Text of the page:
Spiritual Truth Underscores New Detective Series
- Kevin Lucia Infuze Magazine
- 2007 11 Jan
Title: "Original Sin"
Author: Brandt Dodson
Publisher: Harvest House
"Original Sin," by Brandt Dodson, is a wonderfully gritty entry into the crime-mystery genre. Colton Parker – like Joe Box, mainstay detective created by John Laurence Robinson – is an excellent contemporary translation of the classic private investigator; he's portrayed in a realistic, believable fashion. Dodson's terminology and depiction of the detective life is spot on, and his ability to craft an intriguing, surprising mystery is top-notch.
After losing his job with the FBI and his wife to a tragic car accident all at once, Colton Parker is as far down as a man can drop. He's had to sell his nice house and car to finance his new P.I. business, he's lost respect, and his daughter Callie has retreated deep within, burdened with grief over her mother's death; weighed down by her belief that Colton is responsible. The fact that his wife Anna died in a fatal car accident after arguing with Colton over his dismissal from the FBI only rubs salt into the wound, as Colton truly wonders if indeed he did cause his wife's death.
However, he's got a new job – such as it is – and a new office right next to the Indianapolis Police Department – though the locale is not very pleasant – and he has bills to pay, a daughter to provide for. He can't wallow in self-pity or doubt; he needs to push ahead, scare up some cases, and rebuild the pieces of his shattered life.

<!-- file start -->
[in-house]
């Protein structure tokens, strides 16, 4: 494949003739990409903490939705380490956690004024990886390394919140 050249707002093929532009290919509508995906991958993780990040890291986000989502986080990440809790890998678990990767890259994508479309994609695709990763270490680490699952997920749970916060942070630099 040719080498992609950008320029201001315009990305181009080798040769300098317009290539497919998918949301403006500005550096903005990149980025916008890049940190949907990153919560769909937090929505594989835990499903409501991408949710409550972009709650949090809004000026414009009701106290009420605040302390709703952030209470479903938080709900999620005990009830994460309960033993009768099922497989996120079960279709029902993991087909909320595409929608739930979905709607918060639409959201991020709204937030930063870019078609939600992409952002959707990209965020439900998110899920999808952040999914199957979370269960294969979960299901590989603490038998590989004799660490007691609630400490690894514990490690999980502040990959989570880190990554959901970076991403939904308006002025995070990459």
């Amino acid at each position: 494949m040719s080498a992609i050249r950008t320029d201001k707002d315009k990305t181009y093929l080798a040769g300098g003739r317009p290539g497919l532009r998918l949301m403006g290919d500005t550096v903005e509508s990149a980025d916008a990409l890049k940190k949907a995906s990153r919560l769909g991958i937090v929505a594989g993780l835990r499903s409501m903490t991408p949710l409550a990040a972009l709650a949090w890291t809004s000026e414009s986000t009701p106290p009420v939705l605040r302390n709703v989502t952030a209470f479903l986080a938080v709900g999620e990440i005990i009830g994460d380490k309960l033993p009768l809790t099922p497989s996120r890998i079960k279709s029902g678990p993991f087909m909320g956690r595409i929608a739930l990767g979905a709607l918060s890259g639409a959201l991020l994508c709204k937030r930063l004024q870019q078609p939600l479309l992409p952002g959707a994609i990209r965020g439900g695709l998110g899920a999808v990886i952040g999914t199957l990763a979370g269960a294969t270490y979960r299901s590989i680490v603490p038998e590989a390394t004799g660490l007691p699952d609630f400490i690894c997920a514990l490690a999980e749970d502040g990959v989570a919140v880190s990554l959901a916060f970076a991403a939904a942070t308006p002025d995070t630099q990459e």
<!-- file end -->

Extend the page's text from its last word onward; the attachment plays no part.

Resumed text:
Initially, his first case looks exactly as it is: a simple murder case where either the defendant did it or didn't – and given a mile long rap sheet and a universally loved victim, it's more likely he did do it. After initially poking around the case, it appears to be what he initially thought: open and shut, case closed.
However, as Colton digs a little deeper, a slight crack appears in the deceased's "good person that everyone loved" armor, and as he probes even further, the crack widens into an unbelievable chasm filled with deception, false lives, and hidden agendas. Suddenly, instead of an easy case, Colton finds himself holding onto the tail of an unexpected, roaring lion. He bumps heads with mobsters, challenges law enforcement authority, and takes the law into his hands in his dogged pursuit of the truth, and more importantly, justice ... but will that be enough?
Meanwhile, while Colton battles all too real, physical demons, his daughter Callie is slowly slipping away, succumbing to her internal ones. After a botched suicide attempt lands her in the hospital, Colton is forcibly confronted with the fact that there is something he can't give to his daughter, a peace that he can never hope to foster in her life through his own works. He's forced into a corner – does he continue to bull his way ahead, do it his own way – like he's always done – and risk losing Callie, who is all he has left, or does seek the help of a God that's distant, removed, and not at all interested in what a guy like him has to say?
"Original Sin" is the beginning of a slick, entertaining new detective series, underscored with matters of spiritual truth. Colton Parker's spiritual struggles are presented realistically; this is no sitcom where his and his daughter's problems are solved by the end of the book, in fact, they are left largely unresolved – with the hope that peace is around the corner – couched by the reality that it's a long road ahead. For some good, old fashioned pavement-pounding "gumshoe fiction" with a modern twist, pick up "Original Sin" today.
© 2006 Infuze Magazine. All rights reserved. Used with permission.